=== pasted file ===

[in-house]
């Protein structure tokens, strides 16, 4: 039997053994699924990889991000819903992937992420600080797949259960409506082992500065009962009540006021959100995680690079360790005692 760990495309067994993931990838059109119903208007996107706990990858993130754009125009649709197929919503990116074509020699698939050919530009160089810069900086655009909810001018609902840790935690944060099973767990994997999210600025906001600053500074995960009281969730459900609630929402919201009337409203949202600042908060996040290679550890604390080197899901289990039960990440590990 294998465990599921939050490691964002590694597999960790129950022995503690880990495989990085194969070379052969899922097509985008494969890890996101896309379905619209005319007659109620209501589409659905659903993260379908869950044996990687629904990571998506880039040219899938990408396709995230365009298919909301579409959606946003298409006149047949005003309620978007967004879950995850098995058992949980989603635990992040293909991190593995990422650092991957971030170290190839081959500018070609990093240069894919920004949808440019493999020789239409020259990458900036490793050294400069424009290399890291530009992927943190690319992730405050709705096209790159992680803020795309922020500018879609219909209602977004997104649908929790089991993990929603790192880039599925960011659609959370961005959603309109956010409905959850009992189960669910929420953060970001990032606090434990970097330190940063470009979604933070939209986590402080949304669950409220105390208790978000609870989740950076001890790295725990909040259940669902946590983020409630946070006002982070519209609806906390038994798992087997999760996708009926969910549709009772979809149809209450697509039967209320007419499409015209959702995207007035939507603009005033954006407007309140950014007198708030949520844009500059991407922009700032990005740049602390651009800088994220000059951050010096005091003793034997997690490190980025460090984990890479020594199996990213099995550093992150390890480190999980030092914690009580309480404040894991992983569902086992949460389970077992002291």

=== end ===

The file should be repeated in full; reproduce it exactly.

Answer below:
[in-house]
């Protein structure tokens, strides 16, 4: 039997053994699924990889991000819903992937992420600080797949259960409506082992500065009962009540006021959100995680690079360790005692 760990495309067994993931990838059109119903208007996107706990990858993130754009125009649709197929919503990116074509020699698939050919530009160089810069900086655009909810001018609902840790935690944060099973767990994997999210600025906001600053500074995960009281969730459900609630929402919201009337409203949202600042908060996040290679550890604390080197899901289990039960990440590990 294998465990599921939050490691964002590694597999960790129950022995503690880990495989990085194969070379052969899922097509985008494969890890996101896309379905619209005319007659109620209501589409659905659903993260379908869950044996990687629904990571998506880039040219899938990408396709995230365009298919909301579409959606946003298409006149047949005003309620978007967004879950995850098995058992949980989603635990992040293909991190593995990422650092991957971030170290190839081959500018070609990093240069894919920004949808440019493999020789239409020259990458900036490793050294400069424009290399890291530009992927943190690319992730405050709705096209790159992680803020795309922020500018879609219909209602977004997104649908929790089991993990929603790192880039599925960011659609959370961005959603309109956010409905959850009992189960669910929420953060970001990032606090434990970097330190940063470009979604933070939209986590402080949304669950409220105390208790978000609870989740950076001890790295725990909040259940669902946590983020409630946070006002982070519209609806906390038994798992087997999760996708009926969910549709009772979809149809209450697509039967209320007419499409015209959702995207007035939507603009005033954006407007309140950014007198708030949520844009500059991407922009700032990005740049602390651009800088994220000059951050010096005091003793034997997690490190980025460090984990890479020594199996990213099995550093992150390890480190999980030092914690009580309480404040894991992983569902086992949460389970077992002291």